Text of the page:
And I got, I was sitting there, minding my own business, I had a book, I had some food which my mum had given me and I was going to sleep overnight. And anyway, so. Train just pulls out, just about to pull out the station, and this male guy, probably mid 50s, gets on and gets, and he’s, he comes in and he starts talking, he’s drunk, but he’s going to be in the, the, the bed above me, and he’s drunk, and, you know, I’m just like, kinda, Trying to humor this, this guy, if you like.

And so eventually he sort of gets up and he’s bunk and he’s talking away. He’s asking me where I go. I don’t say that I’m going down to try and join the police in London. I don’t say that. I just say I’m going down to London to see family or what. I can’t remember what I said. Anyway, he then starts talking.

In a, in a, in a sexualized manner, and I’m like, I feel very uncomfortable, I feel very uncomfortable about this and I’m a kid. Anyway, he gets down from the bunk and he sits on my bed. And he goes to touch me. And when I say that, I don’t know if you’ve ever been in this situation, but the fear in me was so strong that I felt, I was shaking with fear, but I felt so strong that I thought if he does anything here, there’s going to be a war on this train.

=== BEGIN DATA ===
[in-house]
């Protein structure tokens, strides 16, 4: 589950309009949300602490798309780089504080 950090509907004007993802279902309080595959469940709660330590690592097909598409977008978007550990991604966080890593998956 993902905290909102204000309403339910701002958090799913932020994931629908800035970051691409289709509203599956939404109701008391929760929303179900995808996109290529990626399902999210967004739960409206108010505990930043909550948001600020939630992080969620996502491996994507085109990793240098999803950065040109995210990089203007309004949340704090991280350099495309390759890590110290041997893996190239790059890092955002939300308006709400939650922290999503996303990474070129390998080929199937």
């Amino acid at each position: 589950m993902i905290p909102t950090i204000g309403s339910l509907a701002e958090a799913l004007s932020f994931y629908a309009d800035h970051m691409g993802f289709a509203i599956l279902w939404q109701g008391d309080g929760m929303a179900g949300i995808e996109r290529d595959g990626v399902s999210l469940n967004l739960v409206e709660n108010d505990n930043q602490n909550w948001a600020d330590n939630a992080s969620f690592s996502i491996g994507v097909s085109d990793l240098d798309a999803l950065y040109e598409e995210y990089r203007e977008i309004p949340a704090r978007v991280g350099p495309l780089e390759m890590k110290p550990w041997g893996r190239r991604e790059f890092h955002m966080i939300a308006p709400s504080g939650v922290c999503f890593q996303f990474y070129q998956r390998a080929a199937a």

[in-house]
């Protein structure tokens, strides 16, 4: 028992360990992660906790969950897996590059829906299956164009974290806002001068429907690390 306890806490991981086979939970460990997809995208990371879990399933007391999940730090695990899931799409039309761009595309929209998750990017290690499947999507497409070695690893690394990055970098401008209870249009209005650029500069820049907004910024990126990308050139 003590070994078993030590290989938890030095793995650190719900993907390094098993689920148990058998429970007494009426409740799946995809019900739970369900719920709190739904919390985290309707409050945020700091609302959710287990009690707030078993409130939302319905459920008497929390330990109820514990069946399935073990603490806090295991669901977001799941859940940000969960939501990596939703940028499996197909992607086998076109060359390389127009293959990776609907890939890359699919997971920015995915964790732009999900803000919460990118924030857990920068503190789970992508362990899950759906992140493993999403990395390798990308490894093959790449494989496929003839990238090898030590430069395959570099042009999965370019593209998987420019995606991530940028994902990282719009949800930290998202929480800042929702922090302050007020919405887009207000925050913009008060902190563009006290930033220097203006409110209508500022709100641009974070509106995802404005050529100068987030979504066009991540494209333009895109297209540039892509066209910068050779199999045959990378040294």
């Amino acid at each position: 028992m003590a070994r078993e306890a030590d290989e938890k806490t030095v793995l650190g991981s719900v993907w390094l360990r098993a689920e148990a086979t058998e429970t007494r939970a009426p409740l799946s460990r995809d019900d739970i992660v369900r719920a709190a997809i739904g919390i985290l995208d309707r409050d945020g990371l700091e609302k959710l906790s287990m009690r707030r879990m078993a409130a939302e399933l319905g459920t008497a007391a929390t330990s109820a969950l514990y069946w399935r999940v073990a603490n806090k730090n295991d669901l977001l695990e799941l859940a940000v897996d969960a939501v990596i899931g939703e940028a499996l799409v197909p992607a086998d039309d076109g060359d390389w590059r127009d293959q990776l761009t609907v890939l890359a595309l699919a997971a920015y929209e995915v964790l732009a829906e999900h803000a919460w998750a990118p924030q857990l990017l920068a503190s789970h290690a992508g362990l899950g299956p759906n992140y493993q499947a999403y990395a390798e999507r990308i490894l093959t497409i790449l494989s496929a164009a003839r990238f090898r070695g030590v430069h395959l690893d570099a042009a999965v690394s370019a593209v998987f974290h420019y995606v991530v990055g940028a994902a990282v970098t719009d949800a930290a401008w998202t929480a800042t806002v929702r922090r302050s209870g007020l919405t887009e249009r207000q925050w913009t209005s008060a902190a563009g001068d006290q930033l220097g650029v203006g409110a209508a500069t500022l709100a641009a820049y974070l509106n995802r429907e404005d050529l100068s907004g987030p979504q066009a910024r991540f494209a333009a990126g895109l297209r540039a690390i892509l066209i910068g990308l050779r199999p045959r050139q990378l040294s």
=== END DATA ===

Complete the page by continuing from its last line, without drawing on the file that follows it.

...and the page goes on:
Anyway, so I pulled my knees up to my chest and swore at him and I said, You’d better get up back up there, because if you don’t, there’s going to be hell on this train. So anyway, he got back up and needless to say, I did not sleep. a wink on that trip down to London. He, he was snowing, he was crashed out two minutes later.